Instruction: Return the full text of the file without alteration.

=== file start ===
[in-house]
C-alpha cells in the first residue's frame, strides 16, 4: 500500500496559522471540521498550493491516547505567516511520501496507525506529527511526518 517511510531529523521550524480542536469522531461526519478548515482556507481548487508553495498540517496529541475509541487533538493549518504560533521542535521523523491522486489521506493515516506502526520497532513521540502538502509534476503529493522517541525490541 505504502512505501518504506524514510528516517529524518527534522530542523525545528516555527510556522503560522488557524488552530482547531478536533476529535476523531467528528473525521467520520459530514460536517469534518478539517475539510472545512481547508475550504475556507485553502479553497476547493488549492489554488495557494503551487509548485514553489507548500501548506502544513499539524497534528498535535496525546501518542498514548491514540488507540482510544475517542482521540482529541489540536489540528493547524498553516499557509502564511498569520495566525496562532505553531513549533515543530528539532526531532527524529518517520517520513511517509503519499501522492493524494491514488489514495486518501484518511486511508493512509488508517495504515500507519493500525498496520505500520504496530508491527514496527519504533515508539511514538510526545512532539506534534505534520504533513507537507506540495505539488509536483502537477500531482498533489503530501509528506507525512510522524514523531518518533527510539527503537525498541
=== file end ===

[in-house]
C-alpha cells in the first residue's frame, strides 16, 4: 500500500496559522471540521498550493491516547505567516511520501496507525506529527511526518 517511510531529523521550524480542536469522531461526519478548515482556507481548487508553495498540517496529541475509541487533538493549518504560533521542535521523523491522486489521506493515516506502526520497532513521540502538502509534476503529493522517541525490541 505504502512505501518504506524514510528516517529524518527534522530542523525545528516555527510556522503560522488557524488552530482547531478536533476529535476523531467528528473525521467520520459530514460536517469534518478539517475539510472545512481547508475550504475556507485553502479553497476547493488549492489554488495557494503551487509548485514553489507548500501548506502544513499539524497534528498535535496525546501518542498514548491514540488507540482510544475517542482521540482529541489540536489540528493547524498553516499557509502564511498569520495566525496562532505553531513549533515543530528539532526531532527524529518517520517520513511517509503519499501522492493524494491514488489514495486518501484518511486511508493512509488508517495504515500507519493500525498496520505500520504496530508491527514496527519504533515508539511514538510526545512532539506534534505534520504533513507537507506540495505539488509536483502537477500531482498533489503530501509528506507525512510522524514523531518518533527510539527503537525498541